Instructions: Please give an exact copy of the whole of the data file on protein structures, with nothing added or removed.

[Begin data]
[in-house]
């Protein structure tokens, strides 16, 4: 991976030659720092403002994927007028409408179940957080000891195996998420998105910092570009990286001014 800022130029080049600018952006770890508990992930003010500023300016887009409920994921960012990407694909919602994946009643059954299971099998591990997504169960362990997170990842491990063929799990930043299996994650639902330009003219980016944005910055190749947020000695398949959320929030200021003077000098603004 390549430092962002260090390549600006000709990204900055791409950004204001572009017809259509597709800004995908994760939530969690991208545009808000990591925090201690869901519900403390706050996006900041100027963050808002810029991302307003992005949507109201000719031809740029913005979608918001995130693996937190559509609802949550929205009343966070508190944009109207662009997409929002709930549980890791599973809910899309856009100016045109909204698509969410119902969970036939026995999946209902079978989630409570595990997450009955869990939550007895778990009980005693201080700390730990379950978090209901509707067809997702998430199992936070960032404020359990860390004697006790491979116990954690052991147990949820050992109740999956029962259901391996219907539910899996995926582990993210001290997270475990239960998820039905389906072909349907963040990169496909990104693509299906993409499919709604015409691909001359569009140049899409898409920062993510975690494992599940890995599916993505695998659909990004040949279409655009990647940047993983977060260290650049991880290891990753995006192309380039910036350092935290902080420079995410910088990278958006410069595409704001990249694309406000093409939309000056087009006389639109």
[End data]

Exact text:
[in-house]
């Protein structure tokens, strides 16, 4: 991976030659720092403002994927007028409408179940957080000891195996998420998105910092570009990286001014 800022130029080049600018952006770890508990992930003010500023300016887009409920994921960012990407694909919602994946009643059954299971099998591990997504169960362990997170990842491990063929799990930043299996994650639902330009003219980016944005910055190749947020000695398949959320929030200021003077000098603004 390549430092962002260090390549600006000709990204900055791409950004204001572009017809259509597709800004995908994760939530969690991208545009808000990591925090201690869901519900403390706050996006900041100027963050808002810029991302307003992005949507109201000719031809740029913005979608918001995130693996937190559509609802949550929205009343966070508190944009109207662009997409929002709930549980890791599973809910899309856009100016045109909204698509969410119902969970036939026995999946209902079978989630409570595990997450009955869990939550007895778990009980005693201080700390730990379950978090209901509707067809997702998430199992936070960032404020359990860390004697006790491979116990954690052991147990949820050992109740999956029962259901391996219907539910899996995926582990993210001290997270475990239960998820039905389906072909349907963040990169496909990104693509299906993409499919709604015409691909001359569009140049899409898409920062993510975690494992599940890995599916993505695998659909990004040949279409655009990647940047993983977060260290650049991880290891990753995006192309380039910036350092935290902080420079995410910088990278958006410069595409704001990249694309406000093409939309000056087009006389639109």